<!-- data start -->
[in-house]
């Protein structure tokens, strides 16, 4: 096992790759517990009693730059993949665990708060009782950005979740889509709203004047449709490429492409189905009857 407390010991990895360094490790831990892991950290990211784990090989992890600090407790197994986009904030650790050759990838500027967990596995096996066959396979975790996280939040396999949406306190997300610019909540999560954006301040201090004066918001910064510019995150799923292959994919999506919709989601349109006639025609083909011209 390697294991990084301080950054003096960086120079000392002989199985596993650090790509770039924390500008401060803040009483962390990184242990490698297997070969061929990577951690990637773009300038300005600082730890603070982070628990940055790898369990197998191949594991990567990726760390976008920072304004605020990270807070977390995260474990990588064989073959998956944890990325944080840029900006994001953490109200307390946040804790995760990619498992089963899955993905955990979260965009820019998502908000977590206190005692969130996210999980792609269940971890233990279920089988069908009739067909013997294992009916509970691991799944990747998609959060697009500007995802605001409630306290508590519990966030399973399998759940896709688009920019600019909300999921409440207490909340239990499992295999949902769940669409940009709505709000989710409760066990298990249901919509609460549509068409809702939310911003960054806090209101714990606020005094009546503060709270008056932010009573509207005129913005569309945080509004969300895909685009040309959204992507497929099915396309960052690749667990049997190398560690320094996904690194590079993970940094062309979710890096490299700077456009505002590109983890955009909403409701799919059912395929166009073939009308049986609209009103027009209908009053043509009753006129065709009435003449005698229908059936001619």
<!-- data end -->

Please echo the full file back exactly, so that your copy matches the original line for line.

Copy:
[in-house]
């Protein structure tokens, strides 16, 4: 096992790759517990009693730059993949665990708060009782950005979740889509709203004047449709490429492409189905009857 407390010991990895360094490790831990892991950290990211784990090989992890600090407790197994986009904030650790050759990838500027967990596995096996066959396979975790996280939040396999949406306190997300610019909540999560954006301040201090004066918001910064510019995150799923292959994919999506919709989601349109006639025609083909011209 390697294991990084301080950054003096960086120079000392002989199985596993650090790509770039924390500008401060803040009483962390990184242990490698297997070969061929990577951690990637773009300038300005600082730890603070982070628990940055790898369990197998191949594991990567990726760390976008920072304004605020990270807070977390995260474990990588064989073959998956944890990325944080840029900006994001953490109200307390946040804790995760990619498992089963899955993905955990979260965009820019998502908000977590206190005692969130996210999980792609269940971890233990279920089988069908009739067909013997294992009916509970691991799944990747998609959060697009500007995802605001409630306290508590519990966030399973399998759940896709688009920019600019909300999921409440207490909340239990499992295999949902769940669409940009709505709000989710409760066990298990249901919509609460549509068409809702939310911003960054806090209101714990606020005094009546503060709270008056932010009573509207005129913005569309945080509004969300895909685009040309959204992507497929099915396309960052690749667990049997190398560690320094996904690194590079993970940094062309979710890096490299700077456009505002590109983890955009909403409701799919059912395929166009073939009308049986609209009103027009209908009053043509009753006129065709009435003449005698229908059936001619």